Middle School vs. High School: Transcript from February 24 Reviewer Chat

Erin: hi to everyone & Briana i LUV getting bookmail from you

Briana Moore, SLJ: Hello Erin!!

Erin: hello?

Editor Kiera P: Hi all!

Editor Shelley: Here’s the link to last month’s chat, in case: https://contributors.slj.com/2016/01/revi…

Editor Kiera P: Hey Erin

Erin: what’s the thing up top that says you cleared the room Kiera?

Editor Shelley: Hi everyone, This is Shelley Diaz. I edit primarily YA reviews. Feel free to say hi, introduce yourself, and tell us where you’re from.

Editor Kiera P: I erased the chat from last month. But if you want to read it, click on Shelley’s link above.

Erin: ah gotcha, okay thanks.

Editor Kiera P: This way, we will have a fresh new chat screen

Editor Mahnaz:

Jenna Friebel: Hi! I’m Jenna, reviewer of YA, from Chicago.

Hilary: Hello from Lexington, KY.

Erin: I’m Erin, Teen Librarian nar Nashville, TN

Erin: YA reviewer as well

Erin: *near*

Karen A: Hi – snow day in Michigan – expecting 12 inches them sending it east

Editor Luann: Hi Everyone. What a get day for a chat! I assign picture books, but LOVE to read and review YA.

Allison: Hi, I’m generally a middle fiction reviewer, from Santa Barbara

Editor Shelley: whoa! that’s a lot of snow

Editor Mahnaz: And I assign professional reading and graphic novels in addition to other reviews related duties.

Karen A: I review mostly teen fiction and work as a HS librarian

Editor Kiera P: I’m the editor who assigns the middle grade fiction. And if I owe you an email about the Be Tween newsletter (Amanda!), don’t worry–I’m getting to it.

Editor Shelley: Alright! Welcome everyone. Thank you so much for coming to this chat. Today’s topic is “Middle School vs. High School.” Today, we have a bunch of SLJ editors at our chat, and we are here to answer your reviewing questions about this topic—at least as many as we can in under an hour.

Briana Moore, SLJ: Howdy! I am the editorial assistant for SLJ, I love to read all material but YA has to be my top favorite

Erin: Kiera, are we able to review multiple grade levels like mg and ya?

Sharon Rawlins: YA fantasy and SF reviewer from NY

Editor Kiera P: Erin: Yes, definitely. Just shoot me or Shelley an email with your preferences and we’ll update your record.

Sharon Rawlins: NJ, not NY, oops!!!

Editor Shelley: This is an open forum for SLJ reviewers to ask about what makes a YA book appropriate for high school readers and not middle schoolers. And vice versa.

Erin: ok thx!

Editor Shelley: Kiera recently did a nice roundup of our reviews for upcoming YA books that would be appropriate for middle schoolers: http://www.slj.com/2016/02/reviews/books…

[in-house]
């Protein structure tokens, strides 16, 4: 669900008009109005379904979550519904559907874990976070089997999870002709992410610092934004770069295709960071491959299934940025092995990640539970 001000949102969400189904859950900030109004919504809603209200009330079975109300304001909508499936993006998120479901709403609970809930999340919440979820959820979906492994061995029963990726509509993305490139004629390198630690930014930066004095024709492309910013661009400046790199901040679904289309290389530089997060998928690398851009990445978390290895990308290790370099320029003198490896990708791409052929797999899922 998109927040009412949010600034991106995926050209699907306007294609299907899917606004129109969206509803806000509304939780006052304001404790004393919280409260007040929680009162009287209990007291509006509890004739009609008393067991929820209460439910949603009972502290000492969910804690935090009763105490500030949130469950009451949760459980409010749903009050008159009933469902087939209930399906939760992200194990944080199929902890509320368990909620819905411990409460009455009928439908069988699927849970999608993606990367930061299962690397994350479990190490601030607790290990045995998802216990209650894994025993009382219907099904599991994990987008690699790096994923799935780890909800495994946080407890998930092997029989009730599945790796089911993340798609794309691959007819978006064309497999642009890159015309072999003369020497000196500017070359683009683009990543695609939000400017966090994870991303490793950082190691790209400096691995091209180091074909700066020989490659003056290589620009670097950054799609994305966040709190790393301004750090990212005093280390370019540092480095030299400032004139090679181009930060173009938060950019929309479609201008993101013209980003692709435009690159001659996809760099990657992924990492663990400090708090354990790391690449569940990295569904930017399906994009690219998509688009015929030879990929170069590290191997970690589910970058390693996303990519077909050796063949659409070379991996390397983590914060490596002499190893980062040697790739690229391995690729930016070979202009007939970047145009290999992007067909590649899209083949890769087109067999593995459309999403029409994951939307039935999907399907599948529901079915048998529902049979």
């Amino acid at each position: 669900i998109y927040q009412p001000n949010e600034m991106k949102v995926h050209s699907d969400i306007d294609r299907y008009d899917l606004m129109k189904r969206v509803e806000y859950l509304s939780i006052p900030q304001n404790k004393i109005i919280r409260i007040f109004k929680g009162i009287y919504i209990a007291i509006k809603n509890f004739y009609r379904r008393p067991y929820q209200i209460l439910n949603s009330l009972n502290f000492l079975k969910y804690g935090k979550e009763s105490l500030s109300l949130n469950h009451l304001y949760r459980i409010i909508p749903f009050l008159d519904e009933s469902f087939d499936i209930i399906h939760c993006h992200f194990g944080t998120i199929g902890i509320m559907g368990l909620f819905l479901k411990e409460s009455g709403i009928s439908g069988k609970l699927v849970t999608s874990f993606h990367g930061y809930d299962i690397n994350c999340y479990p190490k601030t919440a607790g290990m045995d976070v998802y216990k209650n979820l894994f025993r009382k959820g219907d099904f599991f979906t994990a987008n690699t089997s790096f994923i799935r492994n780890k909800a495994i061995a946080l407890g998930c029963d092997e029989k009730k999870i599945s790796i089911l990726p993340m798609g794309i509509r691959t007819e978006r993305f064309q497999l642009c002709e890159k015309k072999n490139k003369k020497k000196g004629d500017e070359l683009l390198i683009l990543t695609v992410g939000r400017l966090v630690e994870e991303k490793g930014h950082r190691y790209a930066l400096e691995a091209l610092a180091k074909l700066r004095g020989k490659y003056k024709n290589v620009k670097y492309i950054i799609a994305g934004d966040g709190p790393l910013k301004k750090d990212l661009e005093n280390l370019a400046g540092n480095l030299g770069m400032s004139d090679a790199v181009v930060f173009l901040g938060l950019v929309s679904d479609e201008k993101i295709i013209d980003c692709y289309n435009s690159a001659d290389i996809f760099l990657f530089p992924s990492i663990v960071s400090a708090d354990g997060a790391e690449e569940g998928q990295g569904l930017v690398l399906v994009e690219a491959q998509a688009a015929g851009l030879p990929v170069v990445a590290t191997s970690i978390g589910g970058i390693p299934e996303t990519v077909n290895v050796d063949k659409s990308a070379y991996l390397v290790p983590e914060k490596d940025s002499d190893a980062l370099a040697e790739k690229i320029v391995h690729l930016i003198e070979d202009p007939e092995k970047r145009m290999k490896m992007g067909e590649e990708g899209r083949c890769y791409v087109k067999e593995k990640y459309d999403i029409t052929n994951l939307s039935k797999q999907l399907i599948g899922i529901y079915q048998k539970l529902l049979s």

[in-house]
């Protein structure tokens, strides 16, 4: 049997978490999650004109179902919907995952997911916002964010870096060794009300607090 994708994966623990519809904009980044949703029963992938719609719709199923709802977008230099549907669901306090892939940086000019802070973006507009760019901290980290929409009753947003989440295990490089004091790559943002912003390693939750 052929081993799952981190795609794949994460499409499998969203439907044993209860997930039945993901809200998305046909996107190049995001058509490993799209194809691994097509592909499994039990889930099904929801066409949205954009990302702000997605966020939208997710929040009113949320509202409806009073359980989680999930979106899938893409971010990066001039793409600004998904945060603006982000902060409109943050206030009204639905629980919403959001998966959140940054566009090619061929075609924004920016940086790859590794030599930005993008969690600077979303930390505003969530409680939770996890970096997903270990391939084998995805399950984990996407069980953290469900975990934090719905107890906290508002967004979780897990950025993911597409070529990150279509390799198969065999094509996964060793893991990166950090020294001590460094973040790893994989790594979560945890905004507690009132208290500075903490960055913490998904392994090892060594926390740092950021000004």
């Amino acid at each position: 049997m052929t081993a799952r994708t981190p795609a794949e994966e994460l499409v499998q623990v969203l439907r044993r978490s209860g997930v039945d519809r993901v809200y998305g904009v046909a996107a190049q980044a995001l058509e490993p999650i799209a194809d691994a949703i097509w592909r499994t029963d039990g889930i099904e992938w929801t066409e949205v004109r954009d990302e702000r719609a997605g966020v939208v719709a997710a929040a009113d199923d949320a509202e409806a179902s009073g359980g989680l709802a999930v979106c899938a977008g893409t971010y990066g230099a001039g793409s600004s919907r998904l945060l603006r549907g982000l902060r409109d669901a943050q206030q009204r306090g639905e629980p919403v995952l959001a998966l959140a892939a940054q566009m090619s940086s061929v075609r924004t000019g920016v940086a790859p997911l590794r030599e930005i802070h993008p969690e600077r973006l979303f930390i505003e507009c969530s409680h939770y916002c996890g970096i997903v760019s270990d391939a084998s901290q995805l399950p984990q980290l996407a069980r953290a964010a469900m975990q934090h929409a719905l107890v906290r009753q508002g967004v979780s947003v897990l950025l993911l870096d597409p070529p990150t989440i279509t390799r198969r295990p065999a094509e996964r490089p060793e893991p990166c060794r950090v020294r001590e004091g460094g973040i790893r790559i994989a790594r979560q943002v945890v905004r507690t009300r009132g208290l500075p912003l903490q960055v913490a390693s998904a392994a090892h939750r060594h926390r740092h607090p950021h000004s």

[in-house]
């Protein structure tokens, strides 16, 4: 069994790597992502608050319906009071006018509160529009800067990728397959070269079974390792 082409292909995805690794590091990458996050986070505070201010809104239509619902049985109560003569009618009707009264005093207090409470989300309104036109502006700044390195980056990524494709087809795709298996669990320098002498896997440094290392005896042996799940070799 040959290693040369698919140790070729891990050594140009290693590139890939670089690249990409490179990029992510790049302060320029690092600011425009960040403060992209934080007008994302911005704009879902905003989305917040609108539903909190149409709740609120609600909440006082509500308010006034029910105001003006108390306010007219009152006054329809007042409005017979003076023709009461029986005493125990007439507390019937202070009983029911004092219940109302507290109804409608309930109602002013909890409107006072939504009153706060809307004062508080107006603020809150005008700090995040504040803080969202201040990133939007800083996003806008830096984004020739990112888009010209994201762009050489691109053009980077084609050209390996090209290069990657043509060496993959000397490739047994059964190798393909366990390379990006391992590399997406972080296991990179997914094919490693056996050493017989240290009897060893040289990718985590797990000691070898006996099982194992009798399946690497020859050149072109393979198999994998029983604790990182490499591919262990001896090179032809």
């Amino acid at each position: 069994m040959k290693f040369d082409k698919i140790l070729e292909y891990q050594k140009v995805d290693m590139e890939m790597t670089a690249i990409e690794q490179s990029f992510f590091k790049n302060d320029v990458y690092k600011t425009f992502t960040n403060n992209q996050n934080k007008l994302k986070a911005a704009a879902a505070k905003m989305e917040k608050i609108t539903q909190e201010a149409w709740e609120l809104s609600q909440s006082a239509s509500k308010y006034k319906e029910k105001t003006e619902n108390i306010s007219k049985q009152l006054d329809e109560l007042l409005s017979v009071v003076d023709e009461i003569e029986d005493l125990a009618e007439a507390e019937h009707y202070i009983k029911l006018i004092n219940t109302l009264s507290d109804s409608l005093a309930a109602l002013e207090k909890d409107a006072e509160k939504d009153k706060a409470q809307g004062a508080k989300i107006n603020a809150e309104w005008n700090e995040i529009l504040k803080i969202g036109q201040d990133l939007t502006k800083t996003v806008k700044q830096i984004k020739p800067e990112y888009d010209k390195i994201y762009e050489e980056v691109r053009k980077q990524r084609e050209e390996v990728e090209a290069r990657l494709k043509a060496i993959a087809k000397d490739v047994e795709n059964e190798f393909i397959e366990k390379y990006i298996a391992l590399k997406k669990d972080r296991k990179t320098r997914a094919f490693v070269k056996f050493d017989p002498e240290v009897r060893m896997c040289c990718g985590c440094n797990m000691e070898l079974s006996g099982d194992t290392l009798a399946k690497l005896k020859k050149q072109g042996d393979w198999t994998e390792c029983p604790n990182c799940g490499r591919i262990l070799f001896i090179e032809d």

Editor Kiera P:

Erin: how do we determine what is Gr 9-up vs gr 10-up?

Editor Luann: What is an authentic teen voice?

Editor Shelley: Great, question, Erin!

Erin: or some I feel like should be only 11-12 graders or some JUST 12 graders

Sharon Rawlins: I’d say it was more explicitly depicted sex and violence, although violence seems to be more okay with middle readers

Editor Shelley: Well, we tend to stay away from 11 up

Editor Shelley: because at that point, the book is probably more of an adult book

Erin: and 18 is considered adult in our world?

Erin: b/c my teen dept serves ages 12-18

Editor Kiera P: True–just because a book is marketed at YA, it may not actually be a YA book. If you’re thinking that it’s grades 12 and up only, chances are it’s an adult book in YA clothing.

Erin: i’m thinking specifically of ALL THE RAGE

Erin: which IMHO is WAY up there w/ the content

Editor Shelley: Here’s an example of a recent Gr 10 Up review: http://www.slj.com/2016/02/reviews/books…

Erin: gotcha

Editor Shelley: We gace that a 10up and our grade levels are not always “one size fits all”

Editor Shelley: gave*

Sharon Rawlins: so it’s because of the drug use, sexual abuse that it’s Gr. 10 & up?

Karen A: Should we consider the age of the characters just as much as we consider explicit content?

Editor Shelley: Here’s a link to our “Determining Grade Level” resource: https://contributors.slj.com/2015/04/dete…

Editor Luann: Everyone knows what flies in their schools or communities. Reviews should be clear about the content and let people decide if it’s appropriate for their readers.

Editor Kiera P: I’d say in general determining grade level ranges is more art than science. “Content” and what is “appropriate” for different ages is so subjective–and varies from region to region.

Erin: :pens all the tabs::

Erin: and from reviewer to reviewer as well

Erin: do the editors have the final say (i’m thinking yes), based on what the reviewer writes and the synopsis of the book?

Editor Shelley: Yes, so what may be a gr10 up in NYC, wouldn’t be the same for a community somewhere else

Editor Mahnaz: I think character age can be tricky, because sometimes a book can be about a younger student but be very adult.

Editor Kiera P: absolutely. Like Luann says, our main objective should be to describe as much as we can so that librarians/readers can make up their own minds about what works in their library/community